The Women's and Gender Studies program will launch its new major and minor in fall 2009. Students can now major or minor in women’s and gender studies, an updated version of the former women’s studies major, which will promote a critical, feminist and cross-cultural understanding of gender and power in a global context and across disciplines. The program includes a revised introductory course, a new senior capstone class and an emphasis on interdisciplinary education. Students will be able to choose their classes from two tracks, exploratory and integrative, which incorporate classes related to gender studies in many different areas of academia.
Students from all colleges can incorporate WGST studies into their Marquette education and should keep this option in mind during the advising and registration period for fall semester. For the first time, the introductory course will be offered in the fall, rather than the spring.
For more information, contact Dr. Amelia Zurcher, program director and associate professor of English.
Fall registration begins Monday, March 23, 2009. To prepare for registration, students should visit their adviser before registration begins, as determined by their college advising policy. Fall registration appointments have been assigned and can be accessed on CheckMarq. Students may register at that time or thereafter.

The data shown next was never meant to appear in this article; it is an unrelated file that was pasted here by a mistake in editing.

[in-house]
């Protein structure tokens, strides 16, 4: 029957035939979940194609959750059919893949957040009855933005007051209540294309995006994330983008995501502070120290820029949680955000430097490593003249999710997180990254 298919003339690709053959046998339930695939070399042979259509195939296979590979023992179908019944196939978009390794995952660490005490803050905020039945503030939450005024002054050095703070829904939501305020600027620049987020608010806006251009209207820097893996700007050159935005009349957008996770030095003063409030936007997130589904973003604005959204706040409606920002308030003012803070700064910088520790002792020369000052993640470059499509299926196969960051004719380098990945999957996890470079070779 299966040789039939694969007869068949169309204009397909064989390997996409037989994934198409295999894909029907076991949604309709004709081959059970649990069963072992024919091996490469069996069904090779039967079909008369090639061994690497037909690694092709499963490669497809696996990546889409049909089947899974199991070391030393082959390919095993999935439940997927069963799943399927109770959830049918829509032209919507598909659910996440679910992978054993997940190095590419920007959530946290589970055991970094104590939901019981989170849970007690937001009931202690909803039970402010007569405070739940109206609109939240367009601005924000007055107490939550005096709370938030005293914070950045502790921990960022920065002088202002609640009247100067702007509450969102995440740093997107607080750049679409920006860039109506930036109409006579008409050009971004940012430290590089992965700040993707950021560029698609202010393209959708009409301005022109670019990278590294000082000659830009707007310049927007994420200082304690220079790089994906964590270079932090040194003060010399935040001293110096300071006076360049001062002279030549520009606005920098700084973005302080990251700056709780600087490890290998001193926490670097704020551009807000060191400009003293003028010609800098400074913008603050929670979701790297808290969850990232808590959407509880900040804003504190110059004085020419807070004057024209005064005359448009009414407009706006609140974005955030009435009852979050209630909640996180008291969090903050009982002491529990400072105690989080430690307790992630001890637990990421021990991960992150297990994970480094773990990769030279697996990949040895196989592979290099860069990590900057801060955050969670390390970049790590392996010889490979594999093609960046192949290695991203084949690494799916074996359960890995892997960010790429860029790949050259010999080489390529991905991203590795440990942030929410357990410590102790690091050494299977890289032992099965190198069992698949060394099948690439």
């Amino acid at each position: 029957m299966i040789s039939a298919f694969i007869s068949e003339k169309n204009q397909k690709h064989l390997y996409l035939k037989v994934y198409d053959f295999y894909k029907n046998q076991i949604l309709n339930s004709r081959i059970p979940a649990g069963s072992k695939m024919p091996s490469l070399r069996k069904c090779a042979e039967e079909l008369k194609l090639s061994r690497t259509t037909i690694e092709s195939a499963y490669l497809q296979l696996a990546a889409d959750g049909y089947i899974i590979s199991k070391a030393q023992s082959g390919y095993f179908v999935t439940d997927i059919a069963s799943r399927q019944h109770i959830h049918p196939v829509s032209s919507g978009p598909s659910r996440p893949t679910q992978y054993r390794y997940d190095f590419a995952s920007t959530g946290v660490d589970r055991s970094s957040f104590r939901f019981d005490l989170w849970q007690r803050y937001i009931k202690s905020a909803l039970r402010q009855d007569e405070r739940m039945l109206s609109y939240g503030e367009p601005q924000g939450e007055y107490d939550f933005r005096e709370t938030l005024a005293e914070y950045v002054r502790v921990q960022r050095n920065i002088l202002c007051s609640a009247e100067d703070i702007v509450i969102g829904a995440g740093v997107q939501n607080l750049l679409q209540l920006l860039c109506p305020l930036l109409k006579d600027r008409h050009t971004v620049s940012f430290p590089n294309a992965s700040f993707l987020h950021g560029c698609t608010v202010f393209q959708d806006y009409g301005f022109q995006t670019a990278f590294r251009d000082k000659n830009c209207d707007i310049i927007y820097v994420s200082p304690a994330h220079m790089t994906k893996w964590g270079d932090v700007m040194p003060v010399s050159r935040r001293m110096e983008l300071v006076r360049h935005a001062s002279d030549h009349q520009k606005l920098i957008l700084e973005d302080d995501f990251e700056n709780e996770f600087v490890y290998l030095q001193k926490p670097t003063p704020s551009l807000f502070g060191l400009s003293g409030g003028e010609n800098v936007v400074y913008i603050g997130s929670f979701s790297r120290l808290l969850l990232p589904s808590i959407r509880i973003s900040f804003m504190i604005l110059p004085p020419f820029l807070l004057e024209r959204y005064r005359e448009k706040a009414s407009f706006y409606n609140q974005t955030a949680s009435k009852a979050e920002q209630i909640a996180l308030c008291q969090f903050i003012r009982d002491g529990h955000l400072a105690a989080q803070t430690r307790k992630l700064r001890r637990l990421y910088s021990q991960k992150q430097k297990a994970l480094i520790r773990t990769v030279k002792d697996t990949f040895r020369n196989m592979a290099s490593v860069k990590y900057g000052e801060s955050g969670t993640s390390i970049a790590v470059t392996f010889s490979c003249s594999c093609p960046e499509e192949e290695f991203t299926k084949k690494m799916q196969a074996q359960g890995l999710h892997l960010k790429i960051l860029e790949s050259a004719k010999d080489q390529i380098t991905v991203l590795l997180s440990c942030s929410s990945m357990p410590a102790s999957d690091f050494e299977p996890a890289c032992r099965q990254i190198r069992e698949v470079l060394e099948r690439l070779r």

Academic Advisement in CheckMarq is a helpful tool for undergraduates to determine their schedule and make advising sessions more effective.
Snapshot is available to plan courses.
Summer registration also continues should students wish to take summer courses. No appointment is needed to register for summer.
The MUSG Speakers Commission will present “Race, Rap and Reality,” featuring Chuck D, tomorrow, March 17, at 8 p.m. in Marquette Hall 100.
At this free event, Chuck D, co-founder of the rap group Public Enemy, will discuss issues in what he coins “race, rap and reality.” Chuck D will offer insights about rap music as well as talk about topics such as politics, Internet file-sharing, race in the media, and the representation of urban culture.
In May 2004, Rolling Stone magazine named Chuck D one of the 50 most important performers in rock ‘n’ roll history not only for his contributions as a performer and speaker, but also for his role as a national spokesperson for Rock The Vote, a campaign to encourage voter participation among younger demographics.
Dr. Nancy Snow, associate professor of philosophy, will discuss “Hospitableness: A Neglected Virtue” on Thursday, March 19, at 4 p.m. in Coughlin 139, at the Marquette Ethics and Political Philosophy Workshop.